Always a focal point of Android is the multitasking, and Google has tweaked things a little further for the new build – the multitasking hub will now show you only the last seven apps you’ve used rather than every single one, plus there’s now a “clear all” option. As detailed previously, Android N features split-screen multitasking with application windows. We don’t yet know the details for phones, but tablets will allow you to have two applications dividing the display in half, or run a smaller window in the corner of a larger full-screen application, say a YouTube video in the corner of your web browser, for example. Messages in your notifications menu will now allow a quick-reply option.
An of course VR is a BIG deal this year. Google announced its VR scheme called “Daydream” and Android will be involved with its own VR mode, and Google is providing OEMs with a required spec sheet if they want to be able to run Daydream – the “Daydream Ready” spec.
Android N: Release date
While the name might be harder to guess, the first preview of Android N is easier to surmise. The next Android OS will almost certainly be previewed at this year’s Google I/O, which takes place from May 18-20 2016. Google will also almost certainly release a developer preview that day.
As for a public release date, expect to be downloading it for certain phones come October. There’s a few reasons for this. First, Marshmallow appeared during the same timeframe last fall. Second, an OS update spurs sales of new devices—important for the holiday shopping season. Third, Apple will be releasing iOS 10 around the same time (probably in September), which will mean Android devices will need some new features to tout.
Android N: Which phones will be the first to get it?
Of course, just because Android N gets a public release in October doesn’t mean all phones will have access to it right away. It’s almost certain that Google will release a new Nexus flagship phone around the time that will ship with Android N preinstalled. Older Nexus phones should get an Android N downloadable update shortly after that. As for other major flagship phones from the likes of Samsung, LG, and HTC? Expect an Android N update for some of those devices before Christmas, with virtually all of them getting the new OS by early 2017.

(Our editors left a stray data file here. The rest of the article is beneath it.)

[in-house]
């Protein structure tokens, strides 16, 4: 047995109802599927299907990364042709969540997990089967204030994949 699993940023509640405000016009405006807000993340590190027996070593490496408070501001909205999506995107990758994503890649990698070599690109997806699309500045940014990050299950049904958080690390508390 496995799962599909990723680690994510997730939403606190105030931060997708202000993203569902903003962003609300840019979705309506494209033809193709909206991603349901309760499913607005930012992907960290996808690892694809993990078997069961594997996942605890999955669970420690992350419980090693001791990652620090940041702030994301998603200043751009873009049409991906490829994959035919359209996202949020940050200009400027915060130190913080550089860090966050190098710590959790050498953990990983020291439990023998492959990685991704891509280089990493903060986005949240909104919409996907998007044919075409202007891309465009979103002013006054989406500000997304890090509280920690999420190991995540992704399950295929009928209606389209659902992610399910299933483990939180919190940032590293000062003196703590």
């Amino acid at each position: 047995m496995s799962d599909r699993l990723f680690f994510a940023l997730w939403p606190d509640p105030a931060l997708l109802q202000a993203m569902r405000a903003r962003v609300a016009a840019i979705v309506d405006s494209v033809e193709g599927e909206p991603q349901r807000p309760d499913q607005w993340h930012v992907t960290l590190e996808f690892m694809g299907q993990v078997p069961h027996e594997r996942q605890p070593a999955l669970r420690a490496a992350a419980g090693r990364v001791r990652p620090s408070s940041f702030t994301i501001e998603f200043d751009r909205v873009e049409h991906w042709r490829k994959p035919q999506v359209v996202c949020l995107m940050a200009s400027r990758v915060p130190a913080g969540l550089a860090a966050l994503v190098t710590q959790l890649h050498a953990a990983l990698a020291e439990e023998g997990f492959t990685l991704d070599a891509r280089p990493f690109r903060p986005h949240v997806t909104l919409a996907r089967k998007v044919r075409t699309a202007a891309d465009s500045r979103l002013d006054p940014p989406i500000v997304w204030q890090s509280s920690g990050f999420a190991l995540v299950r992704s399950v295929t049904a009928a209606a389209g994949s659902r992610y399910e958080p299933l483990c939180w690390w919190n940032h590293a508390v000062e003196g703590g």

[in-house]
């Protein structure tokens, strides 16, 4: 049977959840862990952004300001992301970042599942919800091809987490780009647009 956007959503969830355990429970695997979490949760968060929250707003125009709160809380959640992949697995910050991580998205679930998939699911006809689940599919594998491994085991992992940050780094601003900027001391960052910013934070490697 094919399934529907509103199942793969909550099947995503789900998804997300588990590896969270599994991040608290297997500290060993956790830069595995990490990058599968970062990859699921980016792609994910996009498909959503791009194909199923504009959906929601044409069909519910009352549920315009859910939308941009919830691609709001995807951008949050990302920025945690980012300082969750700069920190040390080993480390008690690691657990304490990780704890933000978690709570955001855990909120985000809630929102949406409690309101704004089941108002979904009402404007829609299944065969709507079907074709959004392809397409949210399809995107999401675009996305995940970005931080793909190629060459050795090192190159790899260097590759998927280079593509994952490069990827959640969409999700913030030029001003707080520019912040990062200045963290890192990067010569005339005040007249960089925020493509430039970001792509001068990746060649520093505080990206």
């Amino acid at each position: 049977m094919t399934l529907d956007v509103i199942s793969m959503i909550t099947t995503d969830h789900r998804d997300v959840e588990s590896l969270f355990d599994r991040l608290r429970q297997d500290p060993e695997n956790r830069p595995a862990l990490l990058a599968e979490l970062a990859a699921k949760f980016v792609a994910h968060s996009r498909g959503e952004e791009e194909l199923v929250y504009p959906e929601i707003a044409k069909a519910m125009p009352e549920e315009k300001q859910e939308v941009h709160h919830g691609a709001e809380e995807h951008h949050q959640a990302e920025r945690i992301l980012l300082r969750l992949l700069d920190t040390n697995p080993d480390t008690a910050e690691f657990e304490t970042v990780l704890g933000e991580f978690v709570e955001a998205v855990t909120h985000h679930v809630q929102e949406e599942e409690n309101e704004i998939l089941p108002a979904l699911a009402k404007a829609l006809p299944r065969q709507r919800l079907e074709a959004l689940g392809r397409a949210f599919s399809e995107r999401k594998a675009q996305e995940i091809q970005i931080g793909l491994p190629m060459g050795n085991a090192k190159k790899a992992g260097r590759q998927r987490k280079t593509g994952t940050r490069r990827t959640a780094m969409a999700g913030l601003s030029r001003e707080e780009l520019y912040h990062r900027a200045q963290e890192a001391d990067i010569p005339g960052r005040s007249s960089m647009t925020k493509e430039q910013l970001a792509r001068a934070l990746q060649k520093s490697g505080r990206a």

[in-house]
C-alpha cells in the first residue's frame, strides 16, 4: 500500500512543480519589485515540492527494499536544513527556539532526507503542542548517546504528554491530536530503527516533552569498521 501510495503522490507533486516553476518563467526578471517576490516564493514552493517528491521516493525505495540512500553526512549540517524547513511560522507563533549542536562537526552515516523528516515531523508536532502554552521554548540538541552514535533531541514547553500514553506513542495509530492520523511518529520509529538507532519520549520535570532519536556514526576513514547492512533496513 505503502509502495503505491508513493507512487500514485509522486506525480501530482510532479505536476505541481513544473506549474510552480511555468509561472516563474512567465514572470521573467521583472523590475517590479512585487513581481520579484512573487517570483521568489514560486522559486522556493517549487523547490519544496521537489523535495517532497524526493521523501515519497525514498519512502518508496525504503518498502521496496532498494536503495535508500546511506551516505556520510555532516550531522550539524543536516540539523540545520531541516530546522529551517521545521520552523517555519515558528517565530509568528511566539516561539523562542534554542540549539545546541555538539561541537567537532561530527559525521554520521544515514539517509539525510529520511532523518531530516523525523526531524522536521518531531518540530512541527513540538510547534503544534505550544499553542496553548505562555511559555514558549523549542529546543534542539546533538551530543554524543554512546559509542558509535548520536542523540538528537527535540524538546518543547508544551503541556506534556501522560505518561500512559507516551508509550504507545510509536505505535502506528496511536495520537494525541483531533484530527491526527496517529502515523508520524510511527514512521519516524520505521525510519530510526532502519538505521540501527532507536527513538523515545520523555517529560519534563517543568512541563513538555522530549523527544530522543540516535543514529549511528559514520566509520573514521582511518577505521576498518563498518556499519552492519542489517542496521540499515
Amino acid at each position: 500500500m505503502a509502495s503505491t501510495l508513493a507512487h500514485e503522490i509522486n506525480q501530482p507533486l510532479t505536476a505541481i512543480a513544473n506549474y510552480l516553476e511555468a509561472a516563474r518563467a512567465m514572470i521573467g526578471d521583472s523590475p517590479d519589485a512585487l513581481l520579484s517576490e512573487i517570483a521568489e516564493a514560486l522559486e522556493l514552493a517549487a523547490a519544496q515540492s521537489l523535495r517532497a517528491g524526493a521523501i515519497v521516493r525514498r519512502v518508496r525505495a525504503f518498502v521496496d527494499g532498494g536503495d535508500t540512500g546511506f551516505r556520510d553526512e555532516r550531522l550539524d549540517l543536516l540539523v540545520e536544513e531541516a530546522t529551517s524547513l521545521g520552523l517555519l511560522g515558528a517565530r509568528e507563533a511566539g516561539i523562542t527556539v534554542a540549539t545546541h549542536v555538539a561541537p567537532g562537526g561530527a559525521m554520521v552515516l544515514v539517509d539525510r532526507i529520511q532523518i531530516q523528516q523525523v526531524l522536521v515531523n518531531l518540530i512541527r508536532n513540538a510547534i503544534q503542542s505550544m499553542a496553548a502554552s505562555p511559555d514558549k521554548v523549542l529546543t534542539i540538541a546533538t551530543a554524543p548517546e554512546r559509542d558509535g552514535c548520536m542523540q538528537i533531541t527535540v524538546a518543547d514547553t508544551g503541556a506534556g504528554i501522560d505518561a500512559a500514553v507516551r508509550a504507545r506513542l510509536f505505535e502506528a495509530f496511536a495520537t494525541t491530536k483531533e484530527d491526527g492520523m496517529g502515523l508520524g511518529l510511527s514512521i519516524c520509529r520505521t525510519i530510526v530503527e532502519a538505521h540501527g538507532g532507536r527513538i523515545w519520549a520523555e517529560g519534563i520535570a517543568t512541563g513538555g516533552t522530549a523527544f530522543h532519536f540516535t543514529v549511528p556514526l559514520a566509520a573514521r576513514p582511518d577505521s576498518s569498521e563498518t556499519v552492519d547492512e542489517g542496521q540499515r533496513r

Android N: Will it merge with Chrome OS?
Probably not. An Android/Chrome OS merger will instead probably happen the next year with Android O. For those of you who don’t know about this, back in October the Wall Street Journal revealed that Google is set to merge the two operating systems by 2017. As the WSJ reported: “Alphabet Inc. ’s Google plans to fold its Chrome operating system for personal computers into its Android mobile operating system, according to people familiar with the matter, a sign of the growing dominance of mobile computing. Google engineers have been working for roughly two years to combine the operating systems and have made progress recently, two of the people said. The company plans to unveil its new, single operating system in 2017, but expects to show off an early version next year, one of the people said.”
No one knows what a merged Android/Chrome OS will look like, but it will probably retain the look and feel of Android, while also being capable as being run as a full desktop OS on PCs. However, don’t expect that ability in Android N.
Android N Developer Preview: New Features & Tweaks
Android N is now available as a preview to developers, as well as those with compatible Nexus and Sony handsets. We’ve had a play around with the software on our Nexus. This isn’t the final software, however, and there will likely be a bunch of new features in the final build that didn’t make it into the developer preview — you want SOME surprises, after all.